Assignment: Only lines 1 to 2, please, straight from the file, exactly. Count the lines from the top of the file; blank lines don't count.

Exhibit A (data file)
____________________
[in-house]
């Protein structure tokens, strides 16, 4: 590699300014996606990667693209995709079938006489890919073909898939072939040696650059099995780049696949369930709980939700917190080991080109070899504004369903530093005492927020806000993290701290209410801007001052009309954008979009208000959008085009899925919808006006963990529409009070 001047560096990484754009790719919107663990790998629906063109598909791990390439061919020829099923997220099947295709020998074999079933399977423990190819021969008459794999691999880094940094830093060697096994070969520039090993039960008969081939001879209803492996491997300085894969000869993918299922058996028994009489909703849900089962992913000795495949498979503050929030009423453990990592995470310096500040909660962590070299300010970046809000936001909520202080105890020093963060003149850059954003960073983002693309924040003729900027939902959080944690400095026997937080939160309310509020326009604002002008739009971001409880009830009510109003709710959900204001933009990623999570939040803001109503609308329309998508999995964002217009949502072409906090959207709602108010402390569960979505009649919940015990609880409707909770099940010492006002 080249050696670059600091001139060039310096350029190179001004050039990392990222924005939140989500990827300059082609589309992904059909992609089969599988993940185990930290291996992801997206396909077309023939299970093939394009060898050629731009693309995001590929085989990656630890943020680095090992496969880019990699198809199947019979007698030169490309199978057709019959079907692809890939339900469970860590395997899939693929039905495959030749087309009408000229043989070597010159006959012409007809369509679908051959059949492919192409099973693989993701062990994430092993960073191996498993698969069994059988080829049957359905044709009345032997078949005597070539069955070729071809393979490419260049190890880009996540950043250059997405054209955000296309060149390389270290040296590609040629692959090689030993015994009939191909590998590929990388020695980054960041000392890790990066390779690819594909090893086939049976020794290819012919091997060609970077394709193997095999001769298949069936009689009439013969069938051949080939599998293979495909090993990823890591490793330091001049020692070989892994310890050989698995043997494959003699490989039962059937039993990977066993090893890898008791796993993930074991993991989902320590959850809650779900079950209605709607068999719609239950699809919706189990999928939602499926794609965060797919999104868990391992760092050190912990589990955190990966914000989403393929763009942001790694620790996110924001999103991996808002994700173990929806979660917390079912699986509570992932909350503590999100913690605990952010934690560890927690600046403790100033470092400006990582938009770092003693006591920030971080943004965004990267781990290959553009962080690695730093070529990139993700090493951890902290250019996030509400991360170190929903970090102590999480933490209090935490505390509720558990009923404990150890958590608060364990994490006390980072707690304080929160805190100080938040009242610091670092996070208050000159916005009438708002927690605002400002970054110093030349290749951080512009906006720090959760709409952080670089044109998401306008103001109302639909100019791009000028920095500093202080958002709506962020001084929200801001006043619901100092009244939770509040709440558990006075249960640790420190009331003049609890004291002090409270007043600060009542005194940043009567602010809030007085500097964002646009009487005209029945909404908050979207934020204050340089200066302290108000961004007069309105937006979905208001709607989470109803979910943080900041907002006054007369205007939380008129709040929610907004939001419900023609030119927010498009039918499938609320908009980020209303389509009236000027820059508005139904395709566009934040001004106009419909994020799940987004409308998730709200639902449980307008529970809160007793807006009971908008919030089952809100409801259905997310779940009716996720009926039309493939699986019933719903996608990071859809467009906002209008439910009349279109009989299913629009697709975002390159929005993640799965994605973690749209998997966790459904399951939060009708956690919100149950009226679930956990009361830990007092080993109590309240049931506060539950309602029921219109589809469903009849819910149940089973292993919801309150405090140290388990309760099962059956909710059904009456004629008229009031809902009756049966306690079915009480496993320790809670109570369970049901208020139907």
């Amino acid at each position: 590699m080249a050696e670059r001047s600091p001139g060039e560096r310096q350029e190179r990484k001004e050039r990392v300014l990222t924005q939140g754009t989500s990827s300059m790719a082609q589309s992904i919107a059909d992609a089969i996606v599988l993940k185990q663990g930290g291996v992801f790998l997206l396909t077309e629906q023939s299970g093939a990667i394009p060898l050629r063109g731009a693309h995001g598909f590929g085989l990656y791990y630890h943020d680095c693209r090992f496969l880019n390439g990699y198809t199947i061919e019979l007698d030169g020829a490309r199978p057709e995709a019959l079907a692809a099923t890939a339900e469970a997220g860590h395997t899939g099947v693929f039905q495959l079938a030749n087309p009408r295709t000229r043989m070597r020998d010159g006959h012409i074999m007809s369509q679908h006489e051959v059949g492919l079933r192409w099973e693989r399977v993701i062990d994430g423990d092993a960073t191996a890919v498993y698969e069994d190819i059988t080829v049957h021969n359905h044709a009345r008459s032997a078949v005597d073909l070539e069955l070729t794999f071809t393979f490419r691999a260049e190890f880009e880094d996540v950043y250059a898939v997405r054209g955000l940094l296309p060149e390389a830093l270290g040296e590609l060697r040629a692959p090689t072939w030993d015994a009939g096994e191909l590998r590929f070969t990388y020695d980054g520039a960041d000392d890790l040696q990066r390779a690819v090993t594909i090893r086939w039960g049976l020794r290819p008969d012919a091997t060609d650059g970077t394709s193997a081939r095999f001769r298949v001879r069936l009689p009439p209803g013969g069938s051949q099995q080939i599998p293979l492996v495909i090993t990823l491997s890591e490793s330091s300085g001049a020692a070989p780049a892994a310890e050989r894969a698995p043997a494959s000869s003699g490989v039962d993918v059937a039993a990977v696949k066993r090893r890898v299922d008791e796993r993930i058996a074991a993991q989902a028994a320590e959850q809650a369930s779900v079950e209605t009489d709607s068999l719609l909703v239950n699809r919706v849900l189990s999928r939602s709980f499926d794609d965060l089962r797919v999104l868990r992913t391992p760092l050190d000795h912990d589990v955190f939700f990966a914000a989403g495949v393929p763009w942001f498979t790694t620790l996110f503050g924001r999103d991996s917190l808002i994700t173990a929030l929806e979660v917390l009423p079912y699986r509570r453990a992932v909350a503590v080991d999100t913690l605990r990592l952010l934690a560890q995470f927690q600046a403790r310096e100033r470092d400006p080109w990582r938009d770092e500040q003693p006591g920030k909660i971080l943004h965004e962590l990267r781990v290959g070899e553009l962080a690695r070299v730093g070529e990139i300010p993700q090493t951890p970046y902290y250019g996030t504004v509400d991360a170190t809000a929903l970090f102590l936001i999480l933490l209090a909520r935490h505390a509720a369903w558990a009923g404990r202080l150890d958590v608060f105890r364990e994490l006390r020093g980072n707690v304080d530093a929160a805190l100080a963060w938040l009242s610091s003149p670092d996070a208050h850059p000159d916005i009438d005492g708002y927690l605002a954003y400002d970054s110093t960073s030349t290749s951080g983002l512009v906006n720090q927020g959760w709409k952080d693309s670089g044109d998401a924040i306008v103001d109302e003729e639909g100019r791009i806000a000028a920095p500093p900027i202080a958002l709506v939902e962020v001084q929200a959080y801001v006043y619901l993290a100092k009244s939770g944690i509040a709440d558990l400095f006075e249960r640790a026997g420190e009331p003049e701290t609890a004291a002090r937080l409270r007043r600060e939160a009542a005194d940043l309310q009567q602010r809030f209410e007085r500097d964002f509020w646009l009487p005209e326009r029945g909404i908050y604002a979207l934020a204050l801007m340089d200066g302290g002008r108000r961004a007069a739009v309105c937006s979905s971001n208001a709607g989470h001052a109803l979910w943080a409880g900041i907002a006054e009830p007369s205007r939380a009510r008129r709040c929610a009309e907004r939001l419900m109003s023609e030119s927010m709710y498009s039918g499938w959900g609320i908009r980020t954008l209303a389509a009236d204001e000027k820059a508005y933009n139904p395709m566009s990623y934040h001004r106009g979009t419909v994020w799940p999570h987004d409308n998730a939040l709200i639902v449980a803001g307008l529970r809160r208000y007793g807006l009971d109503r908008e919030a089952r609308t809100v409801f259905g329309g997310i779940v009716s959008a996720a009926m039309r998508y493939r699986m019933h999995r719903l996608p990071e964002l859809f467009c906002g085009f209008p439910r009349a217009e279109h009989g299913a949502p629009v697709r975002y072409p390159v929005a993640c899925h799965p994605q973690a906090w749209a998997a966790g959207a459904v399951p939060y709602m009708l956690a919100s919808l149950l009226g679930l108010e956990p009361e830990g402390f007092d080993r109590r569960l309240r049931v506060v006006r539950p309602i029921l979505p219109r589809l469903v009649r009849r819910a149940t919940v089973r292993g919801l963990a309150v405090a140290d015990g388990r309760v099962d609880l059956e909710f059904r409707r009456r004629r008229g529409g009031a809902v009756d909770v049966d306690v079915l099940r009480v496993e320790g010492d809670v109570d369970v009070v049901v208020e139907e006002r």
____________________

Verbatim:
[in-house]
């Protein structure tokens, strides 16, 4: 590699300014996606990667693209995709079938006489890919073909898939072939040696650059099995780049696949369930709980939700917190080991080109070899504004369903530093005492927020806000993290701290209410801007001052009309954008979009208000959008085009899925919808006006963990529409009070 001047560096990484754009790719919107663990790998629906063109598909791990390439061919020829099923997220099947295709020998074999079933399977423990190819021969008459794999691999880094940094830093060697096994070969520039090993039960008969081939001879209803492996491997300085894969000869993918299922058996028994009489909703849900089962992913000795495949498979503050929030009423453990990592995470310096500040909660962590070299300010970046809000936001909520202080105890020093963060003149850059954003960073983002693309924040003729900027939902959080944690400095026997937080939160309310509020326009604002002008739009971001409880009830009510109003709710959900204001933009990623999570939040803001109503609308329309998508999995964002217009949502072409906090959207709602108010402390569960979505009649919940015990609880409707909770099940010492006002 080249050696670059600091001139060039310096350029190179001004050039990392990222924005939140989500990827300059082609589309992904059909992609089969599988993940185990930290291996992801997206396909077309023939299970093939394009060898050629731009693309995001590929085989990656630890943020680095090992496969880019990699198809199947019979007698030169490309199978057709019959079907692809890939339900469970860590395997899939693929039905495959030749087309009408000229043989070597010159006959012409007809369509679908051959059949492919192409099973693989993701062990994430092993960073191996498993698969069994059988080829049957359905044709009345032997078949005597070539069955070729071809393979490419260049190890880009996540950043250059997405054209955000296309060149390389270290040296590609040629692959090689030993015994009939191909590998590929990388020695980054960041000392890790990066390779690819594909090893086939049976020794290819012919091997060609970077394709193997095999001769298949069936009689009439013969069938051949080939599998293979495909090993990823890591490793330091001049020692070989892994310890050989698995043997494959003699490989039962059937039993990977066993090893890898008791796993993930074991993991989902320590959850809650779900079950209605709607068999719609239950699809919706189990999928939602499926794609965060797919999104868990391992760092050190912990589990955190990966914000989403393929763009942001790694620790996110924001999103991996808002994700173990929806979660917390079912699986509570992932909350503590999100913690605990952010934690560890927690600046403790100033470092400006990582938009770092003693006591920030971080943004965004990267781990290959553009962080690695730093070529990139993700090493951890902290250019996030509400991360170190929903970090102590999480933490209090935490505390509720558990009923404990150890958590608060364990994490006390980072707690304080929160805190100080938040009242610091670092996070208050000159916005009438708002927690605002400002970054110093030349290749951080512009906006720090959760709409952080670089044109998401306008103001109302639909100019791009000028920095500093202080958002709506962020001084929200801001006043619901100092009244939770509040709440558990006075249960640790420190009331003049609890004291002090409270007043600060009542005194940043009567602010809030007085500097964002646009009487005209029945909404908050979207934020204050340089200066302290108000961004007069309105937006979905208001709607989470109803979910943080900041907002006054007369205007939380008129709040929610907004939001419900023609030119927010498009039918499938609320908009980020209303389509009236000027820059508005139904395709566009934040001004106009419909994020799940987004409308998730709200639902449980307008529970809160007793807006009971908008919030089952809100409801259905997310779940009716996720009926039309493939699986019933719903996608990071859809467009906002209008439910009349279109009989299913629009697709975002390159929005993640799965994605973690749209998997966790459904399951939060009708956690919100149950009226679930956990009361830990007092080993109590309240049931506060539950309602029921219109589809469903009849819910149940089973292993919801309150405090140290388990309760099962059956909710059904009456004629008229009031809902009756049966306690079915009480496993320790809670109570369970049901208020139907």